Share This!
Text SizeAAA Share Email

Biochar as a Climate Change Mitigation Strategy (2012)

Does It Measure Up?

To avoid the worst consequences of climate change, we need to significantly reduce global warming emissions and if possible remove existing carbon dioxide from the atmosphere.

One proposal for achieving the second objective is to heat biomass — plant and animal materials — in a low-oxygen environment to create charcoal, which is mostly just carbon and is called biochar when produced specifically to help reduce global warming.

This report evaluates the potential of biochar as a climate change solution and reviews the scientific literature to assess current data on biochar's long-term stability in the environment.

In theory, biochar might remove carbon dioxide from the atmosphere for extended periods of time, as well as offer other potential environmental benefits

    • Through the process of photosynthesis, plants convert carbon dioxide from the air into organic material, or biomass. If that biomass is then used to create biochar and returned to the soil, it has the potential to keep the carbon dioxide from re-entering the atmosphere for an extremely long period of time. It all depends on biochar's stability, or how long it resists decomposition.
    • Biochar found in soil can be thousands of years old, so it’s clear that some kinds of biochar resist decomposition, under certain conditions. But there are many different kinds of biochar, and many different soil environments. This report asks whether biochar generally persists for these long time frames.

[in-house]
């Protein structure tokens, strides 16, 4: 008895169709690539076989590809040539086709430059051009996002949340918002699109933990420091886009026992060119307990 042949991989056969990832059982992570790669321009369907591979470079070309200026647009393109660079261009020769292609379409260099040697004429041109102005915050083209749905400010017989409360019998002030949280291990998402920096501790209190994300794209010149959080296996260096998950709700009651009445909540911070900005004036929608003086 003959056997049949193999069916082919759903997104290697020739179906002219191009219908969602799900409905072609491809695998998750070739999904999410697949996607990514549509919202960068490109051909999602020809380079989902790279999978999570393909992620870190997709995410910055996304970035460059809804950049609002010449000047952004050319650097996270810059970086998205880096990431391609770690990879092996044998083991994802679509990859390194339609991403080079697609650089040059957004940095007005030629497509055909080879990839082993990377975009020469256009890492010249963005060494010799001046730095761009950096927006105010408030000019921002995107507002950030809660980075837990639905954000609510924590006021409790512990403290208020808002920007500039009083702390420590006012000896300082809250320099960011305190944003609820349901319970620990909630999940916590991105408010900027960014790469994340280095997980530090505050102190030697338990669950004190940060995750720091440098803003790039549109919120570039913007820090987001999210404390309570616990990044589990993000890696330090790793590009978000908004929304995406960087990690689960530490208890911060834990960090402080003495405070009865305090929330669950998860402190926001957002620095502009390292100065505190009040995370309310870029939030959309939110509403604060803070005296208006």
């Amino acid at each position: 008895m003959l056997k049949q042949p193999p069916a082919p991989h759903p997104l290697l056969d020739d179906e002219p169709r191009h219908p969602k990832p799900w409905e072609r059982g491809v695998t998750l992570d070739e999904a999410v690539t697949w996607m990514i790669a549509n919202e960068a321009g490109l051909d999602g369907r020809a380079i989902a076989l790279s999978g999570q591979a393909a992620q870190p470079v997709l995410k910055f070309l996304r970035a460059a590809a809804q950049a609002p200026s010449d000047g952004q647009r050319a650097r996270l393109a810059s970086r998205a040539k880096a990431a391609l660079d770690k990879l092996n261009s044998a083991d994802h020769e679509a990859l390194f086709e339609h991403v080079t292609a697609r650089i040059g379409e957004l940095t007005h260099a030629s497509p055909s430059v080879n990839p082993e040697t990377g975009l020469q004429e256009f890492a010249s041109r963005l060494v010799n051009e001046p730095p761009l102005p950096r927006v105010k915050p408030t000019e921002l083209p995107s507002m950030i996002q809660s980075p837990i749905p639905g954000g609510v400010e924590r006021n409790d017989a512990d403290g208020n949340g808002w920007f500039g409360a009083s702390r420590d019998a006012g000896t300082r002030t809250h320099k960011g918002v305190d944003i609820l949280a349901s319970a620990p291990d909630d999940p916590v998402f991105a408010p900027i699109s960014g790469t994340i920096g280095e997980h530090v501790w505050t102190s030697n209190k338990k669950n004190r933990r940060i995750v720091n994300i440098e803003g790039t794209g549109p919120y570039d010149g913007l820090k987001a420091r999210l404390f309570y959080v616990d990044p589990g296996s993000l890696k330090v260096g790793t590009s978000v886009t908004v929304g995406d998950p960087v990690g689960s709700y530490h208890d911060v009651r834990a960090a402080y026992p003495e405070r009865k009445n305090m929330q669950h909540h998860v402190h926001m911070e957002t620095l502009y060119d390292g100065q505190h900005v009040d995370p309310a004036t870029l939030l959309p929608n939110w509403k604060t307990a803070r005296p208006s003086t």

• In addition to its potential benefits in addressing climate change, incorporating biochar into the soil is also thought to increase fertility, help crop growth, and improve other soil properties.

    The idea has attracted considerable attention

    • In 2010, the American Power Act — proposed federal legislation to comprehensively address energy and climate change — included “projects for biochar production and use” in a list of project types to be considered for a domestic carbon offsets program.
    • The International Biochar Initiative continues to advocate for biochar as a climate change mitigation solution, and it seems likely that more proposals for biochar as a carbon offset will appear at both the domestic and international levels.

    Insufficient data exists, however, to assess biochar's stability over long time periods

    • Biochar is only effective as a climate change solution if it remains stable in the soil for many years.  Otherwise, decomposition will return its stored carbon to the atmosphere.
    • This report reviewed the scientific literature on biochar — including 212 references in the peer-reviewed literature that report original research on biochar — and found that the data do not yet exist to accurately estimate biochar stability over time.
    • Consequently, it is too early to rely on biochar as an effective climate mitigation tool or to devote public resources to biochar deployment for that purpose.
    Photo: Visionshare; Flickr Creative Commons
    Powered by Convio
    nonprofit software